The last declaration sets up an uninitialized variable.


That variable should be assumed to hold a junk value until you specifically place some useful value in it! Failing to remember this leads to errors in your code.

The last line is called an assignment statement. The expression on the right side of the equal sign is evaluated and then the resulting value is stored in the named variable on the left side of the equal sign. Simple. But what ends up stored in Z?

To figure this out, we need to use the precedence rules, and learn a simple fact about this kind of math:

If two numbers are combined using a math operator, he resulting value data
type will be:

    * integer if both numbers are integrs.

    * float if either number (or both) is a float.

So, how is this example evaluated?

  1. X (int) is multiplied by PI (float) producing a float value.
  2. That float value is added to 2.5 (float) producing another float.
  3. That float final value is stuffed into an int container. The system chops off the fractional part converting it into an integer and the statement is complete.

The conversion from float to integer is a bit more complex than it seems. Remember how things are encoded in the machine. The conversion has to work hard to figure out the precise new pile of binary bits to store in the final container.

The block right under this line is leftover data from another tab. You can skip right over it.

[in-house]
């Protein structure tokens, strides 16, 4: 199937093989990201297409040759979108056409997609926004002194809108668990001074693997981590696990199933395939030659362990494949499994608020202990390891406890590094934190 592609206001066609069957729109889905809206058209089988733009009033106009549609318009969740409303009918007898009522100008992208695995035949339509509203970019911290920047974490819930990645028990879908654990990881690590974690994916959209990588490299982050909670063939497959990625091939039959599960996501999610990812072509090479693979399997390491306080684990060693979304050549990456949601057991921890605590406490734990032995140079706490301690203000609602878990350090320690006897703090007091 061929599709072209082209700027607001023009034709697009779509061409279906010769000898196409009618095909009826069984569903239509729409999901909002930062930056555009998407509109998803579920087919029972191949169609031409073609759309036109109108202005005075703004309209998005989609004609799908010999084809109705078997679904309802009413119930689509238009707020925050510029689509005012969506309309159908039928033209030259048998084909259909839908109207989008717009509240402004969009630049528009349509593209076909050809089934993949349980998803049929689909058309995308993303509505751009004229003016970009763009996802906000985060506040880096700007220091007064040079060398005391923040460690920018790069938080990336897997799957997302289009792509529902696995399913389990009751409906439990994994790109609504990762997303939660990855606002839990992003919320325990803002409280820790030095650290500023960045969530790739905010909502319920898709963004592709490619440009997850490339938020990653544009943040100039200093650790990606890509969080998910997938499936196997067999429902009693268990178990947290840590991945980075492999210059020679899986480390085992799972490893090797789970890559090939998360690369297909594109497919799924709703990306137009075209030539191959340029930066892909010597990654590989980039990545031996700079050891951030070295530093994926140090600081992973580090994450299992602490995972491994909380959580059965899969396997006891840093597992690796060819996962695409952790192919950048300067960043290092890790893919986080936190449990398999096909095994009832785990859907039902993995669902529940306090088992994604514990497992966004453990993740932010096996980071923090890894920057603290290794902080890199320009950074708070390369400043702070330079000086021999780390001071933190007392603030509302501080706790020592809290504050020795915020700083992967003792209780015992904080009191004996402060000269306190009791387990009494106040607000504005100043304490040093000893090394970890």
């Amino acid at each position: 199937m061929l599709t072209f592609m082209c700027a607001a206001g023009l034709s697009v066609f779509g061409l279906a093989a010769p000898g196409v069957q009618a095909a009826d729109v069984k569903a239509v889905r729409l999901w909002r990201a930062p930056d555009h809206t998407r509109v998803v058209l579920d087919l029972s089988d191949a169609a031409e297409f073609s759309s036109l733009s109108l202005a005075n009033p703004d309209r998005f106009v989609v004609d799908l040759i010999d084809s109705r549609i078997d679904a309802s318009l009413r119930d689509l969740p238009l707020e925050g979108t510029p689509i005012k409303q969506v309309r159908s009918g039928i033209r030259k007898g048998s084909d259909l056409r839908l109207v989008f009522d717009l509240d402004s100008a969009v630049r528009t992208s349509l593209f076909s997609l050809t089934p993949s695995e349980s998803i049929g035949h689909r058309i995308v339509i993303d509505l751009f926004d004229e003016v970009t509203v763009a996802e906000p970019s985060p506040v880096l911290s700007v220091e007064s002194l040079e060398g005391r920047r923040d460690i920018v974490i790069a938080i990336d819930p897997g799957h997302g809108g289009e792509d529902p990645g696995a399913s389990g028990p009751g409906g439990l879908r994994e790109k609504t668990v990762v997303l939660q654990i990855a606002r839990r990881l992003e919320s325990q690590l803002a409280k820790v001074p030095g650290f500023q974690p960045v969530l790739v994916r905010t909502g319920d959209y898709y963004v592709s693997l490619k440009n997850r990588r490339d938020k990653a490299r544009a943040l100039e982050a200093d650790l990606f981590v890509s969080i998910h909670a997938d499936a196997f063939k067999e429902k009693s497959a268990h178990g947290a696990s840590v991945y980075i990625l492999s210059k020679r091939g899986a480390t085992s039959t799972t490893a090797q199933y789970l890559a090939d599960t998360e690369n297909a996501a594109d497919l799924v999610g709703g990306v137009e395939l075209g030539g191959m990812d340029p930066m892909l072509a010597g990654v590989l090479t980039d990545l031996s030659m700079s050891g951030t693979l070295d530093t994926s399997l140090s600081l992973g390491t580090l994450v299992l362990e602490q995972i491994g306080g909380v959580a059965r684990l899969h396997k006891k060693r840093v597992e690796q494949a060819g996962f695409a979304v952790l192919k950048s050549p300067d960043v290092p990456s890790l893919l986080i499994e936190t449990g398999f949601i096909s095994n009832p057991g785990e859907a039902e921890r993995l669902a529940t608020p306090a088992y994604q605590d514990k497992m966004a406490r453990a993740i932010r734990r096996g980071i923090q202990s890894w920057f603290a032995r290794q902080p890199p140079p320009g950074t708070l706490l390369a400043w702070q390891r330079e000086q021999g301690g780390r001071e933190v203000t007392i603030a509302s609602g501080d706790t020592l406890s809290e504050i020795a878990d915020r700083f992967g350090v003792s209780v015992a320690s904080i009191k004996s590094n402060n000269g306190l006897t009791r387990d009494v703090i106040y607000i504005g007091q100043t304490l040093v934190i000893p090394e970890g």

C++ Operators

Here is a list of the standard operators available in C++. Many of these are available in Python, but a few Python operators are not available in C++.

Basic Arithmetic Operators

Operator Operation
+ addition
- subtraction
* multiplication
/ division
% modulo

The modulo operator gives the integer remainder after division.

13 % 4 ->  1

Increment/Decrement Operators

In programming, you often see statements like this:

x = x + 1;

These are so common, C++ provides a shortcut:

Operator Operation
x++ post increment
x– post decrement
++x pre increment
–x pre decrement

Understanding what is going on here is a bit tough. Normally, when you access a variable, you pull out the value stored there and use it in the expression it lives in. In the case of these operators, we still pull out the value stored in the container, but what happens depend on whether the operator is a pre or post one.